Third Parties Occupy the Wild West of Governance

Who are you?

Who do you work for?

Cybersecurity Live - Boston

Alliances shift.

Relationships sour.


This is new territory. The laws are young. The sheriff is tasked with properly enforcing order.

These are just a few of the concerns that keep members of an identity management team up at night.

Organizations have eagerly embraced growing and diverse populations of partners, vendors, and other contingent labor as well as non-human technologies like service accounts, bots, and smart devices to boost competitiveness. While these efforts are intended to fortify competitive strategies, many organizations are just now realizing the extent to which utilizing these third parties creates new operational challenges and dramatically increases cyber-risk exposure.


Advantages of a Third-Party Workforce

  • No ramp up time is necessary when engaging knowledgeable resources
  • Quickly collaborate across diverse and established skillsets
  • No long-term commitment between employer and worker is required


Drawbacks of a Third-Party Workforce

  • They are outsiders with insider access
  • Vetting requires contribution from various lines of business
  • Once given access, it can be unclear who really manages them

Unlike a normal employee onboarded through the Human Resources department, the identity governance of third-party users is far more chaotic and less linear. For starters, even large enterprises often lack formal procurement vetting and identity management processes for third parties.  Responsibilities are often distributed across lines of business, such as HR, Compliance, and Information Security. A third-party relationship needs to be managed by internal resources, sponsors, and external resources, their own organization.

When we begin a discovery session with a client, simple questions often snowball to reveal greater confusion and disparity within an organization. For example, the question “How many vendors do you have?” can lead to “What is considered a vendor?” and “Do we want to manage only those individuals associated with vendors specifically?” Sometimes the flood gates open, triggering further internal conversations amongst other teams for questions, answers, and decisions. This is the opportunity to consolidate and streamline processes; an awareness which is not lost on our clients.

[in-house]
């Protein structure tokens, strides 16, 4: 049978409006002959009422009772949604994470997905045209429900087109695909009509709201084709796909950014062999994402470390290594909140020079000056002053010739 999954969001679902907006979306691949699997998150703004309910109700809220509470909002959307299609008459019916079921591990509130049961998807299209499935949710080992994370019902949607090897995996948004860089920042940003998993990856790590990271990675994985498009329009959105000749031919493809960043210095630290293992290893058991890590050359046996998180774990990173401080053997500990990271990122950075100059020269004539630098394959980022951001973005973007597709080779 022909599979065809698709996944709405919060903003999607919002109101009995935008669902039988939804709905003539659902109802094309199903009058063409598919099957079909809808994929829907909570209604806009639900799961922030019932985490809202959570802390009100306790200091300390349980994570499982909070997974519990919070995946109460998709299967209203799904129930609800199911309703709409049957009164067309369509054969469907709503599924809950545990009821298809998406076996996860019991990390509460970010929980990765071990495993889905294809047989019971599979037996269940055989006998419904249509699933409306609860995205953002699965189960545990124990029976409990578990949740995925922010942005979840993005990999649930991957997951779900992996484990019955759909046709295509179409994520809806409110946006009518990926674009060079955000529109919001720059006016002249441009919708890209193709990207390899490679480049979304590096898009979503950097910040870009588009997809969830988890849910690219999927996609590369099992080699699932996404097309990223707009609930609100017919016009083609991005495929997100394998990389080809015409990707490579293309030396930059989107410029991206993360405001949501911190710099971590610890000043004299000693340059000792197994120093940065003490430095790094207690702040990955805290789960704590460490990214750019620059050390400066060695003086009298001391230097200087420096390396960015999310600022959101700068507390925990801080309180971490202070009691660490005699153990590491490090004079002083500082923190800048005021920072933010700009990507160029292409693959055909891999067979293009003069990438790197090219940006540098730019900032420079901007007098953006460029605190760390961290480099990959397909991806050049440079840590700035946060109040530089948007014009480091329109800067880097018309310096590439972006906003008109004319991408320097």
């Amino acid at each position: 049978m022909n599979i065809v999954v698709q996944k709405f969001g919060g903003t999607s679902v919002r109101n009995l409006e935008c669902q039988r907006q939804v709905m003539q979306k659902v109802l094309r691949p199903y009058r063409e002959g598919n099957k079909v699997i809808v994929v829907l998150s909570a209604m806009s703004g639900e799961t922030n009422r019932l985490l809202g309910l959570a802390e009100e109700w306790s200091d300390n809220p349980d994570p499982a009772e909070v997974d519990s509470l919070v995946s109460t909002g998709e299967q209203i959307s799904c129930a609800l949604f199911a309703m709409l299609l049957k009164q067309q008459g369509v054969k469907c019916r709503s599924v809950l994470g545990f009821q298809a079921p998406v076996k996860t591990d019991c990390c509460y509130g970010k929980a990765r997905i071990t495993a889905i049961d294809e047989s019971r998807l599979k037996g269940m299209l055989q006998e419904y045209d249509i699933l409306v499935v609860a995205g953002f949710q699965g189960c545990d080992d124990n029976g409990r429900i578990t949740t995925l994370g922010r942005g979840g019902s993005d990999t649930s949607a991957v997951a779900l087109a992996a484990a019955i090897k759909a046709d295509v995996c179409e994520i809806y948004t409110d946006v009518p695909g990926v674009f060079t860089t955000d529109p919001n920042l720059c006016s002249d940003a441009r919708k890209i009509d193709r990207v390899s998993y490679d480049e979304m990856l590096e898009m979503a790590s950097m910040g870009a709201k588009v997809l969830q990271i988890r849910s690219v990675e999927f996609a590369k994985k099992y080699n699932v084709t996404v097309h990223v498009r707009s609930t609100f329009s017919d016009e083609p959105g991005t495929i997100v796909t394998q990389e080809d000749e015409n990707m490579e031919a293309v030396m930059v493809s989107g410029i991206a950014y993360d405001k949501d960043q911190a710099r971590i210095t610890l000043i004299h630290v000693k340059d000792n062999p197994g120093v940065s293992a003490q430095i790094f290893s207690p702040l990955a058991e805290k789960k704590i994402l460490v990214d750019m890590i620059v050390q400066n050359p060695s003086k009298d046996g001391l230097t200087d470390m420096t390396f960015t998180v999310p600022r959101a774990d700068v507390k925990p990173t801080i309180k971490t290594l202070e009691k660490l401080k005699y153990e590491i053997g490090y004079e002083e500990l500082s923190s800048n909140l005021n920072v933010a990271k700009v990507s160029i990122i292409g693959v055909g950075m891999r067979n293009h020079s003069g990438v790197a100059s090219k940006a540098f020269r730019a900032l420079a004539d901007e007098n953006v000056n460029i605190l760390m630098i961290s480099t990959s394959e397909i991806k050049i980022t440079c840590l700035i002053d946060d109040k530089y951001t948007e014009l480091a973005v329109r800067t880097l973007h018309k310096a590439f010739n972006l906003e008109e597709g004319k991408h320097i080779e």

Nightmare scenarios which can be addressed

  • A former employee who appears on the Not Eligible for Rehire list subsequently joins a vendor team and receives access to the organization’s resources without being checked against that list.
  • A former consultant who left the organization on poor terms changes names before being hired through another consulting team
  • A sponsor who manages vendor resources exits the organization, leaving a gap in sponsorship for the third party
  • A vendor representative leaves without providing your organization with contact information for a successor
  • Without your knowledge, a third party’s employment is terminated and moves on to work with other clients, meanwhile access to your organization remains
  • Access granted manually may have been given hastily or in a pinch, thereby unintentionally provisioning more than necessary

With the proliferation of security breaches, regulation of data security and privacy is evolving to address the risks. The European Union’s General Data Protection Regulation (GDPR), which came into effect in 2018, requires an organization to delete information of a former employee (or the former employee of a vendor) if requested. This is known as the Employee’s Right to Erasure. Likewise, California Consumer Protection Act (CCPA) which protects applicants and former workers will take effect in 2021. Both GDPR and CCPA come with heavy fines for non-compliance. Two of the largest GDPR infractions this year cost H&M €35 million and Google €50 million, respectively.

In addition to geographic regulations, certain industries are governed by additional compliance requirements such as healthcare (HIPAA, HITECH), manufacturing (OSHA, DOT) and financial services (FINRA, SEC).   In the past, it was common for an organization to move the accounts of terminated users to a special Active Directory organizational unit instead of deleting them, but this may no longer be sufficient. As compliance requirements are introduced, organizations require the ability to grow the systems designed to protect personal user data accordingly.

Without a doubt, the landscape is a challenge to command confidently but rest easy because SecZetta has the platform and the expertise to assist organizations to improve the lifecycle management of third-party populations.  We can help your team to chart the terrain of your governance needs and bring order to the Identity Management frontier.



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*** This is a Security Bloggers Network syndicated blog from Industry Blog | SecZetta authored by Heather McCarthy. Read the original post at: